She met the tattooed lady’s eyes, looked to the tattoo on the back of her hand, and back to her eyes. “I asked for help.” The tattooed lady held her gaze. “I made you up,” Jodi whispered. “You weren’t really at the fair.” “I was as real then as I am now,” she answered softly.
“That wasn’t the first time she said that about me being too smart,” Jodi whispered. She kept her eyes on Seymour. He was a skinny old tom cat, all pointy bones and sharp angles. She could feel each vertebrae in stark relief along his orange and cream striped back. The tattooed lady lay down another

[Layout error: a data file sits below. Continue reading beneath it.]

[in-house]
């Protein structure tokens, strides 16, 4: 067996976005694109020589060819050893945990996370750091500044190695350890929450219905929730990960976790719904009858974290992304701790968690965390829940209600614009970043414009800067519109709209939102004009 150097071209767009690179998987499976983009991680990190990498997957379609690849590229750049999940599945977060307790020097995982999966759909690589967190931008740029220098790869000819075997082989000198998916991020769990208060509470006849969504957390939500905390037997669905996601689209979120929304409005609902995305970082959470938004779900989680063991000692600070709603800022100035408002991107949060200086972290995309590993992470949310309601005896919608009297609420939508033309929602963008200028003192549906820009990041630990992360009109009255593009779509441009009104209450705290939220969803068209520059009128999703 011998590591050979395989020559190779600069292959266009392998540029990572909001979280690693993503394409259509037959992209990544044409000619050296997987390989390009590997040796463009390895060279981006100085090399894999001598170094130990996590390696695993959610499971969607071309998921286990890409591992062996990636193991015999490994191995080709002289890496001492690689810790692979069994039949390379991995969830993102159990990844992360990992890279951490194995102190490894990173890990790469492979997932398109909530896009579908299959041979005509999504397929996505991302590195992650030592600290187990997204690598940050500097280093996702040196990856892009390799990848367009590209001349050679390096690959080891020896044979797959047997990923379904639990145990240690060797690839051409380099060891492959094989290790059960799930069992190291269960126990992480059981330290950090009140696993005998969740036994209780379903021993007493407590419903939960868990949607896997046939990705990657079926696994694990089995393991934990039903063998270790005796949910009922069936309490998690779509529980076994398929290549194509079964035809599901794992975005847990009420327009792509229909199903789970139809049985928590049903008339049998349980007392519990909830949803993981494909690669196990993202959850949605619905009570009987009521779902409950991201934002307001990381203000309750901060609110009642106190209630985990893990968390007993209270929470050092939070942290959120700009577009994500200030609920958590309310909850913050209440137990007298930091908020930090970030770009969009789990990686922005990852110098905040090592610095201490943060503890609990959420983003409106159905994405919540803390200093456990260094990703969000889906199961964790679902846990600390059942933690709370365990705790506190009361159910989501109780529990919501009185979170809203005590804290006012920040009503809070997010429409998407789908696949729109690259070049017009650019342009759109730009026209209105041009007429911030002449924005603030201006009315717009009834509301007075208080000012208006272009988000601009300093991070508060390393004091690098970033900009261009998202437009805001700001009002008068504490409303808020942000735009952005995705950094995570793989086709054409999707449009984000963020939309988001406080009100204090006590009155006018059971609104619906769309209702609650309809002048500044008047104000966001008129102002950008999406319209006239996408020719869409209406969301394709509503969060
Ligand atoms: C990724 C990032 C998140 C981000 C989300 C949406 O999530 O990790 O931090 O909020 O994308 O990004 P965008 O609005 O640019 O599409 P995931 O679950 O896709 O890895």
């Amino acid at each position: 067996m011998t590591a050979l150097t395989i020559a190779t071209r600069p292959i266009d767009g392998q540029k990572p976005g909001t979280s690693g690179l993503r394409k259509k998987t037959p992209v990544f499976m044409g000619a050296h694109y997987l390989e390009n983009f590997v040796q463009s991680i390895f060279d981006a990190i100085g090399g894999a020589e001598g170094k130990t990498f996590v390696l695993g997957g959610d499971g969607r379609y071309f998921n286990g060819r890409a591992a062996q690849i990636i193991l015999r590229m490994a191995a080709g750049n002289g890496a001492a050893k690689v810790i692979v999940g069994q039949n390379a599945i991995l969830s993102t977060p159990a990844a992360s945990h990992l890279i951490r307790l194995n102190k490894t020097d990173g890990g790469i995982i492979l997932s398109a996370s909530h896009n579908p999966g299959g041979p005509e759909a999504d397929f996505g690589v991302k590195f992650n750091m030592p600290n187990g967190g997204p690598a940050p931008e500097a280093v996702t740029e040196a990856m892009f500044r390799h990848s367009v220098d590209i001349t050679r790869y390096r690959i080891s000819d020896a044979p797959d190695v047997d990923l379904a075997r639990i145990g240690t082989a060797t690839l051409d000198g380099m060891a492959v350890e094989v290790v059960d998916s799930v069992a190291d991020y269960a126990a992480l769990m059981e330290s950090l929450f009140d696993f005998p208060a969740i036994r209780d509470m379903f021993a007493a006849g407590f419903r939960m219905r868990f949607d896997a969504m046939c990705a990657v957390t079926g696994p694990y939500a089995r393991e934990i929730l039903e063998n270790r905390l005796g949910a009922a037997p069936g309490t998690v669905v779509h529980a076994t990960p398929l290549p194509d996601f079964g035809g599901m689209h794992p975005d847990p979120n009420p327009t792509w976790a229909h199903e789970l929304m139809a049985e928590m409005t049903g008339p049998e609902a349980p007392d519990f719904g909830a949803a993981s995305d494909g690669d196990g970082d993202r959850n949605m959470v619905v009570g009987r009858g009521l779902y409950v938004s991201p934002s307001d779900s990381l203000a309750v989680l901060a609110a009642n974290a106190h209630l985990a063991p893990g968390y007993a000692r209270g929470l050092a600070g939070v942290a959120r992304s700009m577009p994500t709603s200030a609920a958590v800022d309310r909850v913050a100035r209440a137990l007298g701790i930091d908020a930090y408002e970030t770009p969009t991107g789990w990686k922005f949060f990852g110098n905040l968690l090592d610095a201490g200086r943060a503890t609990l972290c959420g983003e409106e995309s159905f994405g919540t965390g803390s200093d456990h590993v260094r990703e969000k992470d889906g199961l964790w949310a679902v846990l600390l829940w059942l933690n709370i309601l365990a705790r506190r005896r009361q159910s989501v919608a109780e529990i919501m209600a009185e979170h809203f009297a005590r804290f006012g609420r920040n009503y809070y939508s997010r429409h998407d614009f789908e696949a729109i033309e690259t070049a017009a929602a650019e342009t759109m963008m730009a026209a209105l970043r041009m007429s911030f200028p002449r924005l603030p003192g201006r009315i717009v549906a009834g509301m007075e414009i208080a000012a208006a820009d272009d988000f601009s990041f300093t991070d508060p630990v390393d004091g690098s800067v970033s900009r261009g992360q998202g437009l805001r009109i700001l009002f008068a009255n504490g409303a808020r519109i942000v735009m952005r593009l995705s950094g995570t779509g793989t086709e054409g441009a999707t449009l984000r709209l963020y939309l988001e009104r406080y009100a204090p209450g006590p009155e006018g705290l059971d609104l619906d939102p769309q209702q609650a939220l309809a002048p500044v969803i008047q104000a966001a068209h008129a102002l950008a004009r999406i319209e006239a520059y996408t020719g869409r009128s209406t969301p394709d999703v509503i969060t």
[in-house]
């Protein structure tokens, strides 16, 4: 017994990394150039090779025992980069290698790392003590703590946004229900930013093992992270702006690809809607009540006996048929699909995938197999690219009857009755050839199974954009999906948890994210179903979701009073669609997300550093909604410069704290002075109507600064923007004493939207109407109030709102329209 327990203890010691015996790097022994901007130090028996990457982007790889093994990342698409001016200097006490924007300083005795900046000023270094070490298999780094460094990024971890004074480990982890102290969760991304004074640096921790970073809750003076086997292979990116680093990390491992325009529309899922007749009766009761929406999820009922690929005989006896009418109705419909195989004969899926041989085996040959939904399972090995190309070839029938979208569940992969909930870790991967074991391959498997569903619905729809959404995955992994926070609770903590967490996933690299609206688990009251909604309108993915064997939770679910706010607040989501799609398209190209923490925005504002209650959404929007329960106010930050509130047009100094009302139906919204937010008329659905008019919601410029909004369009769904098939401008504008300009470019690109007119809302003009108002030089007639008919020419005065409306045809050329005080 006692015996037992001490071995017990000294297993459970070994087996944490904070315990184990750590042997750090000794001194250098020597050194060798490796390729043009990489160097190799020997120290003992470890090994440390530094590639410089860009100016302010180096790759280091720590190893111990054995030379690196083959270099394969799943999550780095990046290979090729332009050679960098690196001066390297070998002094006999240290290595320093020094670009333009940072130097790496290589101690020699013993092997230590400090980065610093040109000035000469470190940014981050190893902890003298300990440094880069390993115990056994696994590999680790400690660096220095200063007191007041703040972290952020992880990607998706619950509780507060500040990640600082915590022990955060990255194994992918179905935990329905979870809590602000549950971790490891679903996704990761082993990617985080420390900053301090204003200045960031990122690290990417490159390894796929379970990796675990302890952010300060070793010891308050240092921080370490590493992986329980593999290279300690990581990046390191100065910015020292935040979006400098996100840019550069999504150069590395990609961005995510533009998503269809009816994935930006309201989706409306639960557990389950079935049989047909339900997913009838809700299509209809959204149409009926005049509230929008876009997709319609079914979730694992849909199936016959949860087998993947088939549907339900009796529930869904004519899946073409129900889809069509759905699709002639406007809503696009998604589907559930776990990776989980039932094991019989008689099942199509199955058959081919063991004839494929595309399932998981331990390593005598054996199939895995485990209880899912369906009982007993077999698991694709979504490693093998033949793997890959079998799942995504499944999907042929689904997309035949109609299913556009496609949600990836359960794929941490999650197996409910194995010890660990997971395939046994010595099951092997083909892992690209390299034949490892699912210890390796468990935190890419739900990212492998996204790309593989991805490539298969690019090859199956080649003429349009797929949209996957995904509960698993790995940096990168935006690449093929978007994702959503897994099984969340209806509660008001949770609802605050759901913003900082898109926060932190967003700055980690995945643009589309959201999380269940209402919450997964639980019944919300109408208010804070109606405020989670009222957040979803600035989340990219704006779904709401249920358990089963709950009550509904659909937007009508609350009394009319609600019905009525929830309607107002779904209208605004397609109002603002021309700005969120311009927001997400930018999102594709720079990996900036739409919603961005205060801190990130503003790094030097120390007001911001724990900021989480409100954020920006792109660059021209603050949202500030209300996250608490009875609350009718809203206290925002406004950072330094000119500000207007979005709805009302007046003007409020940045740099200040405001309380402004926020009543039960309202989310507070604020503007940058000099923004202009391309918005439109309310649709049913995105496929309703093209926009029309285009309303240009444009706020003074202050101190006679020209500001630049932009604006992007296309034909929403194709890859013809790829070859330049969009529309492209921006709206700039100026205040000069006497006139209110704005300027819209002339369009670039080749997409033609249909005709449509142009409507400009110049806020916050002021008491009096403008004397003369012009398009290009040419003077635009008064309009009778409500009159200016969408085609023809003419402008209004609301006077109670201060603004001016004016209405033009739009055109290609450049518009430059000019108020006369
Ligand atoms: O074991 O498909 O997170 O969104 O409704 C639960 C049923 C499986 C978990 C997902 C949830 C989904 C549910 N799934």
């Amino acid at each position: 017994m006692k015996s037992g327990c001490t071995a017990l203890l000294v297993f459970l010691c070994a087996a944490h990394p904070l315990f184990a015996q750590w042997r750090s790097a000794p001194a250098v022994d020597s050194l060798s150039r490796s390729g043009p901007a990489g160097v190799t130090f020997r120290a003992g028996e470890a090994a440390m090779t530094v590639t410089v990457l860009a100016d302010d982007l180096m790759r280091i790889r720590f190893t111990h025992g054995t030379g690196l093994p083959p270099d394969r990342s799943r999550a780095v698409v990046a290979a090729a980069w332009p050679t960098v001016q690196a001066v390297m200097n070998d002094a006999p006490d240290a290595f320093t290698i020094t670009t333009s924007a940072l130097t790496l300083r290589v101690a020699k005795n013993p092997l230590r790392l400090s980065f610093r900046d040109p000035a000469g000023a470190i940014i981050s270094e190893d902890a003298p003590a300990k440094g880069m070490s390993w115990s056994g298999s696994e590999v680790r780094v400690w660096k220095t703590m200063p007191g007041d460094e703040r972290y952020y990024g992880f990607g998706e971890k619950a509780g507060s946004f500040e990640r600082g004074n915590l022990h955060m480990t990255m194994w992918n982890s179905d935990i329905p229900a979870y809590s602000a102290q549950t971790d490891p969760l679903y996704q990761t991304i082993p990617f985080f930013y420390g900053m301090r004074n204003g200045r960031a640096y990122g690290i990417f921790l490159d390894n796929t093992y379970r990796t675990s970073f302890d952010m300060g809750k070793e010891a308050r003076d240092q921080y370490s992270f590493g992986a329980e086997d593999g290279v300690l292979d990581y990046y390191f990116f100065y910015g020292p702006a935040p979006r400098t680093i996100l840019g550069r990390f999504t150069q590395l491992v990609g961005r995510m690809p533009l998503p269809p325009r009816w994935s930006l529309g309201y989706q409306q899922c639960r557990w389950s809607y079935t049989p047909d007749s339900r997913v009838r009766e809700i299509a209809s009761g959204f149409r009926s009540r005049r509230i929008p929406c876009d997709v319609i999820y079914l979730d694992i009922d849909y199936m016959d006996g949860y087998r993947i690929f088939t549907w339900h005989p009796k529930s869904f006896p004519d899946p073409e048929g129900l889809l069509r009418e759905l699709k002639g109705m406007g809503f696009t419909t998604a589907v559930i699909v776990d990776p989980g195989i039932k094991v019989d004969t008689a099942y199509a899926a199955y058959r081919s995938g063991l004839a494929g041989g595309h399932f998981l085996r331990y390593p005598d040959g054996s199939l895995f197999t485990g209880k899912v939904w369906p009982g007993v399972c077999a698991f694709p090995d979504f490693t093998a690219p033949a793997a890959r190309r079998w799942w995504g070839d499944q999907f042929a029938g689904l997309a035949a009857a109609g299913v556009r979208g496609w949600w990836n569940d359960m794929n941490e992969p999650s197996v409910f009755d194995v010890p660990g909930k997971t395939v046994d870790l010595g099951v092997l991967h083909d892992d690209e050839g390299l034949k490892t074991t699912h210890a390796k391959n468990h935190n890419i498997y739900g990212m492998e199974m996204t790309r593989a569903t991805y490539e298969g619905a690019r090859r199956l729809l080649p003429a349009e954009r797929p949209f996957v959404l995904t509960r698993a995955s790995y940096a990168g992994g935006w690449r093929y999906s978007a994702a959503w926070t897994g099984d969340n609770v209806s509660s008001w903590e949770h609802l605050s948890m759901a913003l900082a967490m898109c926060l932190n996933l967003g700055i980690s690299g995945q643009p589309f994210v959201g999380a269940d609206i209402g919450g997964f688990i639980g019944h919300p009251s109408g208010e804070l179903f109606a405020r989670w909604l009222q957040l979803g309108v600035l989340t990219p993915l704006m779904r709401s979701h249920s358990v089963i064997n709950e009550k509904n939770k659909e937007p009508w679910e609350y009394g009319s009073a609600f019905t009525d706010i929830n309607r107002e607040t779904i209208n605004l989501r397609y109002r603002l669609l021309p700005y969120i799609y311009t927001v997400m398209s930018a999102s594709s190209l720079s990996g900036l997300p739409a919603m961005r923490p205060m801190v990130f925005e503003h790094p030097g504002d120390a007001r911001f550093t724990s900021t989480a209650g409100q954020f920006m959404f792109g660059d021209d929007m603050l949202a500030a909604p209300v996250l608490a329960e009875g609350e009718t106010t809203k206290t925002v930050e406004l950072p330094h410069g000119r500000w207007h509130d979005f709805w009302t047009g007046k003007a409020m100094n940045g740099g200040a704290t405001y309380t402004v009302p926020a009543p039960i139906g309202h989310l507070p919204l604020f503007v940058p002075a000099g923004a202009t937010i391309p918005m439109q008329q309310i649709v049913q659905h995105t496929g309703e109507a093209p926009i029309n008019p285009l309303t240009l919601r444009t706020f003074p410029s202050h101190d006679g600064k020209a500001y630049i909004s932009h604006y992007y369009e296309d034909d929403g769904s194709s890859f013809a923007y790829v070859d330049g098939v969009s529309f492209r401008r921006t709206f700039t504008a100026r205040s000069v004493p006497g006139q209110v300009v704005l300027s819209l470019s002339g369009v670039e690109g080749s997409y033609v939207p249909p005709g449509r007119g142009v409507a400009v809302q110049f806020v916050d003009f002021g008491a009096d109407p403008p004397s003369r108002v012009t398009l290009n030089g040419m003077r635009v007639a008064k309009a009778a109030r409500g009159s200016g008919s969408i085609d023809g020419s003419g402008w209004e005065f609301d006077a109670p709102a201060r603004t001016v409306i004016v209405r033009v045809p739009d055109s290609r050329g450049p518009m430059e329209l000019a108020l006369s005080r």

Her face was kind, and at the same time, Jodi knew that the tattooed lady across from her would see through any lies. There wasn’t room in this cozy little cottage for anything but the truth. The tattooed lady lay another card on the table. As before, pictures formed in Jodi’s mind. Fragments of memories
Jodi watched the tattooed lady place a card on the table. As the first ornately illustrated card touched the tablecloth, a story—like a silent movie—began playing in her mind’s eye. The street fair. People. Everywhere. Stacy buying cotton candy. Mom leaving them by the snack cart. The second card went down. Mom. Walking quickly to
“You’ve been so full of nightmares and questions there hasn’t been room for much else. Has there?” The question came so tenderly, it was as if the tattooed lady were reading her heart. Jodi’s hands fell from her face. She wiped away tears and looked across the table as the cat jumped onto her lap.